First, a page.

The CEA here said that the regulations would be binding on Indian soil to all participating entities and as such would not be applicable in neighboring countries.
Bhutan pointed out that India, Bangladesh and Bhutan are discussing the development of hydropower projects under trilateral cooperation mode but since CBTE is for bilateral electricity trade, a separate framework is needed for the three countries.
Here CEA said that transmission of electricity through Indian territory would be governed by CBTE even for such projects as multilateral trade of electricity is extended through
Bhutan pointed out that in the introduction of CBTE a clause refers to the spirit of the SAARC Framework Agreement for Energy Cooperation and also a need to frame guidelines on cross border trade with neighboring countries by India. Bhutan pointed out that the CBTE appears to cover only India’s bilateral electricity trade.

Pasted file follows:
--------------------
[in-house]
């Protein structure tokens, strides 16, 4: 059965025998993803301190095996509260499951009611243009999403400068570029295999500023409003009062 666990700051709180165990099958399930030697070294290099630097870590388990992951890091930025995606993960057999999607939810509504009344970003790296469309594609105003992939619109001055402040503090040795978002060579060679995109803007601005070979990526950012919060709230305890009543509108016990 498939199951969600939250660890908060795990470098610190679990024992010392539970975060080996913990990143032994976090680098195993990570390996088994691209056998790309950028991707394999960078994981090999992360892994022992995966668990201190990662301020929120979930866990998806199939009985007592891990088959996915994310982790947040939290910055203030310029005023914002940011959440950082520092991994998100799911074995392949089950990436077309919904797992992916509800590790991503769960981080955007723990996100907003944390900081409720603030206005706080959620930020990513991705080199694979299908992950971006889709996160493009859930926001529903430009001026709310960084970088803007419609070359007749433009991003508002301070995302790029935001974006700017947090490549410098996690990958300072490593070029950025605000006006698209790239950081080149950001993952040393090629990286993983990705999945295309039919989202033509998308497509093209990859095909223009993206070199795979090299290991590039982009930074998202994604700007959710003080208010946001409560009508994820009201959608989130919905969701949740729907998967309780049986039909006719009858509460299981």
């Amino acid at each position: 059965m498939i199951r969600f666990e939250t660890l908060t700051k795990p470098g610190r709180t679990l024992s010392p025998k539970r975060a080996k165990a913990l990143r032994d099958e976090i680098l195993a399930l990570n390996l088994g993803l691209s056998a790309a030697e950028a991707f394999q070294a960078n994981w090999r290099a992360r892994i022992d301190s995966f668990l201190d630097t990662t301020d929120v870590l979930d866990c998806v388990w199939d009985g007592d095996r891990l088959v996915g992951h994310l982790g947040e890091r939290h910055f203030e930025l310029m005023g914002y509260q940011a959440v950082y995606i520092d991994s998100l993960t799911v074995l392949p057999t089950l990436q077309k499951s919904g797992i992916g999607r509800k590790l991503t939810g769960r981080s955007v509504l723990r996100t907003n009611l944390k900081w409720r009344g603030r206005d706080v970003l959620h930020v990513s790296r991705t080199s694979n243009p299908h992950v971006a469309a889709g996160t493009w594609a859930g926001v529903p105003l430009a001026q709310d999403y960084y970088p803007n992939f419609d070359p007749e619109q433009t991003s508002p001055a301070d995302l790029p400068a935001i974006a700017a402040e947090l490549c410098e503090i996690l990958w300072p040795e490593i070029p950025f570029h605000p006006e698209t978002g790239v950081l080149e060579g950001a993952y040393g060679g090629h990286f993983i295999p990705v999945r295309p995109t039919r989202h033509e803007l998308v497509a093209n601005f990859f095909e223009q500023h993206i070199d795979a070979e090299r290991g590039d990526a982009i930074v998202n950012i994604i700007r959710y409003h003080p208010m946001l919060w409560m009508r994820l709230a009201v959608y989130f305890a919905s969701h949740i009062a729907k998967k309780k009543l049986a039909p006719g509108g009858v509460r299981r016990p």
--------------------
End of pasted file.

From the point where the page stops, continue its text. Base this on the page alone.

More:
CEA said that the SAARC framework says that trade of electricity across a country is to be governed by the laws of the respective countries. It says that therefore electricity trade between India and Bhutan will be as per the respective laws of both countries. The CEA goes on to say, the CBTE guidelines are framed keeping in view that any trade across or through India is to be governed by these guidelines irrespective of whether it’s a trade between two countries or through the territory of India.
Bhutan has also asked for a clarification on the CBTE clause which says that Indian entities can import power from projects confined to RGoB and GoI owned, funded or controlled projects and also private companies that have 51 percent Indian ownership. Bhutan has asked what constitutes government owned or controlled as it could have implications on JV and other projects by Bhutan.